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Affective decision making: a theory of optimism bias

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  • Anat Bracha
  • Donald J. Brown
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    Abstract

    Optimism bias is inconsistent with the independence of decision weights and payoffs found in models of choice under risk, such as expected utility theory and prospect theory. Hence, to explain the evidence suggesting that agents are optimistically biased, we propose an alternative model of risky choice, affective decision making, where decision weights—which we label affective or perceived risk—are endogenized. Affective decision making (ADM) is a strategic model of choice under risk where we posit two cognitive processes—the "rational" and the "emotional" process. The two processes interact in a simultaneous-move intrapersonal potential game, and observed choice is the result of a pure Nash equilibrium strategy in this game. We show that regular ADM potential games have an odd number of locally unique pure strategy Nash equilibria, and demonstrate this finding for ADM in insurance markets. We prove that ADM potential games are refutable by axiomatizing the ADM potential maximizers.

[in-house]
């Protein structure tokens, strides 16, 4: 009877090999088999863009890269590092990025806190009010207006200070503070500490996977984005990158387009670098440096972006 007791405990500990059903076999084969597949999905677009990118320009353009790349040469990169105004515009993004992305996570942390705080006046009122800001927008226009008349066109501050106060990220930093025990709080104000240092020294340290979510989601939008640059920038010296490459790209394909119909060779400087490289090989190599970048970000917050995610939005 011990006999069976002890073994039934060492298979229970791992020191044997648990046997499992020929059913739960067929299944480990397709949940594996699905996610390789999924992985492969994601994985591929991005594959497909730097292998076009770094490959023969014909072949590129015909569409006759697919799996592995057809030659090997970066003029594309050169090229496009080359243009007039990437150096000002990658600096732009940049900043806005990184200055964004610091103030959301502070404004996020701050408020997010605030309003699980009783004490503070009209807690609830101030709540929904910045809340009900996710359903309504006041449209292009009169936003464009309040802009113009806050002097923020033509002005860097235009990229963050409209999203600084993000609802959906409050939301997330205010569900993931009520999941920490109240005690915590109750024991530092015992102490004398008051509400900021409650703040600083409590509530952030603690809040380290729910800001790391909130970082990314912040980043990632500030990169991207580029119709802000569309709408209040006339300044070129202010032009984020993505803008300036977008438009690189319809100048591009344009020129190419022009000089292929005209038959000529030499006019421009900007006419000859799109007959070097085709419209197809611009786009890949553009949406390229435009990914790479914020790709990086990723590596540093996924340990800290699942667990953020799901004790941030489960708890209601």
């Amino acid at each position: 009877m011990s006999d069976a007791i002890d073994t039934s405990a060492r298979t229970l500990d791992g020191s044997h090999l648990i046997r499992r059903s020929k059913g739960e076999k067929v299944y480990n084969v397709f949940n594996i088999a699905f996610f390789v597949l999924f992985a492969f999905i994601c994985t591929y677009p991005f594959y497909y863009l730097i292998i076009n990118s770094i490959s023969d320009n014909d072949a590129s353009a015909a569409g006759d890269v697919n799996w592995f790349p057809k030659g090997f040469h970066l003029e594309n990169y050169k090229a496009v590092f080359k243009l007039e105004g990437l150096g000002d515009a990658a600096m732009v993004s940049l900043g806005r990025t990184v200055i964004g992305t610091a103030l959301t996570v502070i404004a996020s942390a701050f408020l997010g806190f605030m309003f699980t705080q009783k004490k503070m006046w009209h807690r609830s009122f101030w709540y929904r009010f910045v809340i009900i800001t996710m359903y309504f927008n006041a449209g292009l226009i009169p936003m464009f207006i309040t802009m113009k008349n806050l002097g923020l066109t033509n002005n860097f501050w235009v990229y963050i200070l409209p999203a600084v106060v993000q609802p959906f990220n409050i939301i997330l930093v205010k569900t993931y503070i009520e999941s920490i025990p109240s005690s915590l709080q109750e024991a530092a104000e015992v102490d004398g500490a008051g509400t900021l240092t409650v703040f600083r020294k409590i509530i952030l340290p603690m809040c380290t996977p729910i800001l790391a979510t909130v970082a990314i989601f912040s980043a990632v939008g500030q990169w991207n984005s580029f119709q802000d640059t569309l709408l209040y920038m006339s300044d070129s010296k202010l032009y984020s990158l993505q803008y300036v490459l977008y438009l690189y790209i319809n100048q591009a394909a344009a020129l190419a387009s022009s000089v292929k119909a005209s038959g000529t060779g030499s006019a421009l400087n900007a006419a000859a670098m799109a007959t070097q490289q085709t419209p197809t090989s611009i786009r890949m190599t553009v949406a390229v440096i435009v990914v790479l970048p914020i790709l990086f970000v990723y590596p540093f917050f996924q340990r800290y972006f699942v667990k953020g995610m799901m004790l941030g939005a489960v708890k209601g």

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    Bibliographic Info

    Paper provided by Federal Reserve Bank of Boston in its series Working Papers with number 10-16.

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    Date of creation: 2010
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    Handle: RePEc:fip:fedbwp:10-16

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    Keywords: Insurance;

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    1. Malcolm Baker & Richard S. Ruback & Jeffrey Wurgler, 2004. "Behavioral Corporate Finance: A Survey," NBER Working Papers 10863, National Bureau of Economic Research, Inc.
    2. Andrew Caplin & John Leahy, 2001. "Psychological Expected Utility Theory And Anticipatory Feelings," The Quarterly Journal of Economics, MIT Press, vol. 116(1), pages 55-79, February.
    3. Brunnermeier, Markus K & Parker, Jonathan A, 2004. "Optimal Expectation," CEPR Discussion Papers 4656, C.E.P.R. Discussion Papers.
    4. Ulrike Malmendier & Geoffrey Tate, 2004. "CEO Overconfidence and Corporate Investment," NBER Working Papers 10807, National Bureau of Economic Research, Inc.
    5. Abraham Neyman, 1997. "Correlated Equilibrium and Potential Games," International Journal of Game Theory, Springer, vol. 26(2), pages 223-227.
    6. Miguel A. Costa-Gomes & Georg Weizsäcker, 2004. "Stated Beliefs and Play in Normal-Form Games," ISER Discussion Paper 0614, Institute of Social and Economic Research, Osaka University.
    7. Miguel A. Costa-Gomes & Georg Weizs�cker, 2008. "Stated Beliefs and Play in Normal-Form Games," Review of Economic Studies, Oxford University Press, vol. 75(3), pages 729-762.
    8. Benhabib, Jess & Bisin, Alberto, 2005. "Modeling internal commitment mechanisms and self-control: A neuroeconomics approach to consumption-saving decisions," Games and Economic Behavior, Elsevier, vol. 52(2), pages 460-492, August.
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    Cited by:
    1. Chatterjee, Sidharta, 2011. "The Neuroeconomics of Learning and Information Processing; Applying Markov Decision Process," MPRA Paper 28883, University Library of Munich, Germany.

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